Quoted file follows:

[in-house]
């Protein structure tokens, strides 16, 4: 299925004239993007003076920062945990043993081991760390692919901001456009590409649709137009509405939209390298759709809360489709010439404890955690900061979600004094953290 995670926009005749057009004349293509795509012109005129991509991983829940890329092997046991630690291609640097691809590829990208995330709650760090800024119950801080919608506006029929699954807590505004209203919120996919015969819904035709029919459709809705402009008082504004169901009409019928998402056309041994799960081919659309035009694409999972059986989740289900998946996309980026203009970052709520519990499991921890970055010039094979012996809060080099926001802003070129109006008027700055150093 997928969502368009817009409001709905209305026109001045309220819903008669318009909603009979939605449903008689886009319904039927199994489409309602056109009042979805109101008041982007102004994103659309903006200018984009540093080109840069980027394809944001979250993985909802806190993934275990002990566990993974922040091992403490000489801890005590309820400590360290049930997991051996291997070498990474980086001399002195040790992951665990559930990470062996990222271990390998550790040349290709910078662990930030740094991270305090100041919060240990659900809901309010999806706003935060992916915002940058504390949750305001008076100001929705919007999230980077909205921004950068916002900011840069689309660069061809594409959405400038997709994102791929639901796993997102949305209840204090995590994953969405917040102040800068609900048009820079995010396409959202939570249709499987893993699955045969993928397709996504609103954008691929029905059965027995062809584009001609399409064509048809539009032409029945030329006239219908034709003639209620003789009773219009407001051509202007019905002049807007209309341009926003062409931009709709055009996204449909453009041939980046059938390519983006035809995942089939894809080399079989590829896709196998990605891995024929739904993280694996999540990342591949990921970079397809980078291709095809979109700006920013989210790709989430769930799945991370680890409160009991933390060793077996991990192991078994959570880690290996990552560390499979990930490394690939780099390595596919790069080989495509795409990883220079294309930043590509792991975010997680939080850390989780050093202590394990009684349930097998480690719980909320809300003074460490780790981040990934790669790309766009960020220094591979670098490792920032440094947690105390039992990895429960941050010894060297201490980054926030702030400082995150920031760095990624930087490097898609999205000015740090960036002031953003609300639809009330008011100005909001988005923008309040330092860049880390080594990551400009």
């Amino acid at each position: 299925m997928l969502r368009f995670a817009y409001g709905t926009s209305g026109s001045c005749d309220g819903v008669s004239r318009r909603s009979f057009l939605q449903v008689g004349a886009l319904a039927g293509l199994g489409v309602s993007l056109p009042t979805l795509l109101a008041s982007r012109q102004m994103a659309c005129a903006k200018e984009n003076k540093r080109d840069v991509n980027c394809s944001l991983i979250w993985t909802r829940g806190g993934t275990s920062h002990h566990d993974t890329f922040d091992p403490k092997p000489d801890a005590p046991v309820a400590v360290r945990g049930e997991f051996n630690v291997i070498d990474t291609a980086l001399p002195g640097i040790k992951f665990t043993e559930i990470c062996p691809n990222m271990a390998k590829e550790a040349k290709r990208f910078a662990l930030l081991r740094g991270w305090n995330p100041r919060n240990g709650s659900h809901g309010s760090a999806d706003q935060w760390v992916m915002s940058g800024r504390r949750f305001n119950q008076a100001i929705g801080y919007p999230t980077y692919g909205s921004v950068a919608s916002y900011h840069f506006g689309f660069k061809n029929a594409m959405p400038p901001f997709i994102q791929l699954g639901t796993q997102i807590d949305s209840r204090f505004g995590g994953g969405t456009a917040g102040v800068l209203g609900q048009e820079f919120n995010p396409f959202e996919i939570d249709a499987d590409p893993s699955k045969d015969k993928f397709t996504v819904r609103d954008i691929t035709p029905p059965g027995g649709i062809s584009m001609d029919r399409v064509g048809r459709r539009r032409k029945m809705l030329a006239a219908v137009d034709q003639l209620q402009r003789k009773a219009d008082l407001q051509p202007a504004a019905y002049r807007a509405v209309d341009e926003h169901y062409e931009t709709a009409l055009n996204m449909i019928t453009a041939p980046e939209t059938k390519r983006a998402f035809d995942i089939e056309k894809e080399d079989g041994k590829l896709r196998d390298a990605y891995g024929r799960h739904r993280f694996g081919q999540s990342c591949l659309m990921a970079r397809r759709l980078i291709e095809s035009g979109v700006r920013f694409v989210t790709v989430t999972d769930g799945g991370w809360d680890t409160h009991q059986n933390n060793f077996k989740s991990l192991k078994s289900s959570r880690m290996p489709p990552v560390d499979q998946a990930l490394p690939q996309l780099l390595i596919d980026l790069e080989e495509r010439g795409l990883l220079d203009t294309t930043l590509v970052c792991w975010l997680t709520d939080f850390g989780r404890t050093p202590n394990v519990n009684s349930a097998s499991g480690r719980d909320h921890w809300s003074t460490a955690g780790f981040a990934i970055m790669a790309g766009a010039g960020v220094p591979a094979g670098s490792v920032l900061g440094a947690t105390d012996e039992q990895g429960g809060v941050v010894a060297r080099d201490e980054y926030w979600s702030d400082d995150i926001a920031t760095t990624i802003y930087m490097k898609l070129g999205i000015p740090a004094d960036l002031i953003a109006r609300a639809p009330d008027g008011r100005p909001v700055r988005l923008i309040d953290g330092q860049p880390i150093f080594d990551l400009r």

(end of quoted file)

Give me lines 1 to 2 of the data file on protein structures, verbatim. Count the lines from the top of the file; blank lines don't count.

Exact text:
[in-house]
């Protein structure tokens, strides 16, 4: 299925004239993007003076920062945990043993081991760390692919901001456009590409649709137009509405939209390298759709809360489709010439404890955690900061979600004094953290 995670926009005749057009004349293509795509012109005129991509991983829940890329092997046991630690291609640097691809590829990208995330709650760090800024119950801080919608506006029929699954807590505004209203919120996919015969819904035709029919459709809705402009008082504004169901009409019928998402056309041994799960081919659309035009694409999972059986989740289900998946996309980026203009970052709520519990499991921890970055010039094979012996809060080099926001802003070129109006008027700055150093 997928969502368009817009409001709905209305026109001045309220819903008669318009909603009979939605449903008689886009319904039927199994489409309602056109009042979805109101008041982007102004994103659309903006200018984009540093080109840069980027394809944001979250993985909802806190993934275990002990566990993974922040091992403490000489801890005590309820400590360290049930997991051996291997070498990474980086001399002195040790992951665990559930990470062996990222271990390998550790040349290709910078662990930030740094991270305090100041919060240990659900809901309010999806706003935060992916915002940058504390949750305001008076100001929705919007999230980077909205921004950068916002900011840069689309660069061809594409959405400038997709994102791929639901796993997102949305209840204090995590994953969405917040102040800068609900048009820079995010396409959202939570249709499987893993699955045969993928397709996504609103954008691929029905059965027995062809584009001609399409064509048809539009032409029945030329006239219908034709003639209620003789009773219009407001051509202007019905002049807007209309341009926003062409931009709709055009996204449909453009041939980046059938390519983006035809995942089939894809080399079989590829896709196998990605891995024929739904993280694996999540990342591949990921970079397809980078291709095809979109700006920013989210790709989430769930799945991370680890409160009991933390060793077996991990192991078994959570880690290996990552560390499979990930490394690939780099390595596919790069080989495509795409990883220079294309930043590509792991975010997680939080850390989780050093202590394990009684349930097998480690719980909320809300003074460490780790981040990934790669790309766009960020220094591979670098490792920032440094947690105390039992990895429960941050010894060297201490980054926030702030400082995150920031760095990624930087490097898609999205000015740090960036002031953003609300639809009330008011100005909001988005923008309040330092860049880390080594990551400009």